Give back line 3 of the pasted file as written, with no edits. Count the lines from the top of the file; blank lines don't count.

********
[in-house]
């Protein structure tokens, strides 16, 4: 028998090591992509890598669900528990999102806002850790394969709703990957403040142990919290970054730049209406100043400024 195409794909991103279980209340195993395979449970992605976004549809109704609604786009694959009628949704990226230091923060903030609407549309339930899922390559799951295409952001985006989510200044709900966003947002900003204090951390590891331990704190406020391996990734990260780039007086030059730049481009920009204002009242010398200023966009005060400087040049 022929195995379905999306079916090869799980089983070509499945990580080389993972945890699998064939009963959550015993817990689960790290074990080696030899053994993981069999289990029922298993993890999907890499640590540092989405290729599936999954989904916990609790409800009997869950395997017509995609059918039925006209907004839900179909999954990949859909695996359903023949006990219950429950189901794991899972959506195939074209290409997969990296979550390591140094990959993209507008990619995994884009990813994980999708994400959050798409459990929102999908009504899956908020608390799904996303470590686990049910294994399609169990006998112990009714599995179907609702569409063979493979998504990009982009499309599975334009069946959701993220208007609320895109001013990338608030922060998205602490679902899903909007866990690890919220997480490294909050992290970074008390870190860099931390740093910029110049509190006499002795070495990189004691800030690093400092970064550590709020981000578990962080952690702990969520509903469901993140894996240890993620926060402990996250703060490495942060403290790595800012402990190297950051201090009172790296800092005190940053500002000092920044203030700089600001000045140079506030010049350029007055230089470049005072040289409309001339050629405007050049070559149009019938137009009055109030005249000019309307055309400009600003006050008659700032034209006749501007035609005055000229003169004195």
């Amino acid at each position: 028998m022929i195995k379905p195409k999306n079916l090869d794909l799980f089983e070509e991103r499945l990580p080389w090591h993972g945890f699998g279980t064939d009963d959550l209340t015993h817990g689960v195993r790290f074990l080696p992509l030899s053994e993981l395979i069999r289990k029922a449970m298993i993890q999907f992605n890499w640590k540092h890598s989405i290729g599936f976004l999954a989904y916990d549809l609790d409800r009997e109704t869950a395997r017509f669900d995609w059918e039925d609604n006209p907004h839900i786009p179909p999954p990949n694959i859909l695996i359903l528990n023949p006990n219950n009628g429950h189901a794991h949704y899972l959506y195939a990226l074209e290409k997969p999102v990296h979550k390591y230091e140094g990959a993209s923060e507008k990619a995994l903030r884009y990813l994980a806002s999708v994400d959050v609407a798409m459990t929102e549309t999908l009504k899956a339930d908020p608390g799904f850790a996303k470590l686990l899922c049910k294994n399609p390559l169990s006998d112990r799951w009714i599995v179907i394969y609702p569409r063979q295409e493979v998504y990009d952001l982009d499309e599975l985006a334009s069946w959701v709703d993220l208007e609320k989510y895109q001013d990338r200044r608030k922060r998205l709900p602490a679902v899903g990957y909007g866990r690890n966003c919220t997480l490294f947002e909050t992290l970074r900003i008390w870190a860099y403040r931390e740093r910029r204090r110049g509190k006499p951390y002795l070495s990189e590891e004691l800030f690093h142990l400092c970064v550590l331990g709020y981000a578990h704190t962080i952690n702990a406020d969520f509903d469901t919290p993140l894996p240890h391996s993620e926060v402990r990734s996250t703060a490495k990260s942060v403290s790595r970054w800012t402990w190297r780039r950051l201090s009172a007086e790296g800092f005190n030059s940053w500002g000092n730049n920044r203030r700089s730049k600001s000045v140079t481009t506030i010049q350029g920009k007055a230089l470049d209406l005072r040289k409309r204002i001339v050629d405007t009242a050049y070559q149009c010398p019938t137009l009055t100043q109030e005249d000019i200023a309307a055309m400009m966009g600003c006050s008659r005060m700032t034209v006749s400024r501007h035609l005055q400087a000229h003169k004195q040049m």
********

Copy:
């Amino acid at each position: 028998m022929i195995k379905p195409k999306n079916l090869d794909l799980f089983e070509e991103r499945l990580p080389w090591h993972g945890f699998g279980t064939d009963d959550l209340t015993h817990g689960v195993r790290f074990l080696p992509l030899s053994e993981l395979i069999r289990k029922a449970m298993i993890q999907f992605n890499w640590k540092h890598s989405i290729g599936f976004l999954a989904y916990d549809l609790d409800r009997e109704t869950a395997r017509f669900d995609w059918e039925d609604n006209p907004h839900i786009p179909p999954p990949n694959i859909l695996i359903l528990n023949p006990n219950n009628g429950h189901a794991h949704y899972l959506y195939a990226l074209e290409k997969p999102v990296h979550k390591y230091e140094g990959a993209s923060e507008k990619a995994l903030r884009y990813l994980a806002s999708v994400d959050v609407a798409m459990t929102e549309t999908l009504k899956a339930d908020p608390g799904f850790a996303k470590l686990l899922c049910k294994n399609p390559l169990s006998d112990r799951w009714i599995v179907i394969y609702p569409r063979q295409e493979v998504y990009d952001l982009d499309e599975l985006a334009s069946w959701v709703d993220l208007e609320k989510y895109q001013d990338r200044r608030k922060r998205l709900p602490a679902v899903g990957y909007g866990r690890n966003c919220t997480l490294f947002e909050t992290l970074r900003i008390w870190a860099y403040r931390e740093r910029r204090r110049g509190k006499p951390y002795l070495s990189e590891e004691l800030f690093h142990l400092c970064v550590l331990g709020y981000a578990h704190t962080i952690n702990a406020d969520f509903d469901t919290p993140l894996p240890h391996s993620e926060v402990r990734s996250t703060a490495k990260s942060v403290s790595r970054w800012t402990w190297r780039r950051l201090s009172a007086e790296g800092f005190n030059s940053w500002g000092n730049n920044r203030r700089s730049k600001s000045v140079t481009t506030i010049q350029g920009k007055a230089l470049d209406l005072r040289k409309r204002i001339v050629d405007t009242a050049y070559q149009c010398p019938t137009l009055t100043q109030e005249d000019i200023a309307a055309m400009m966009g600003c006050s008659r005060m700032t034209v006749s400024r501007h035609l005055q400087a000229h003169k004195q040049m």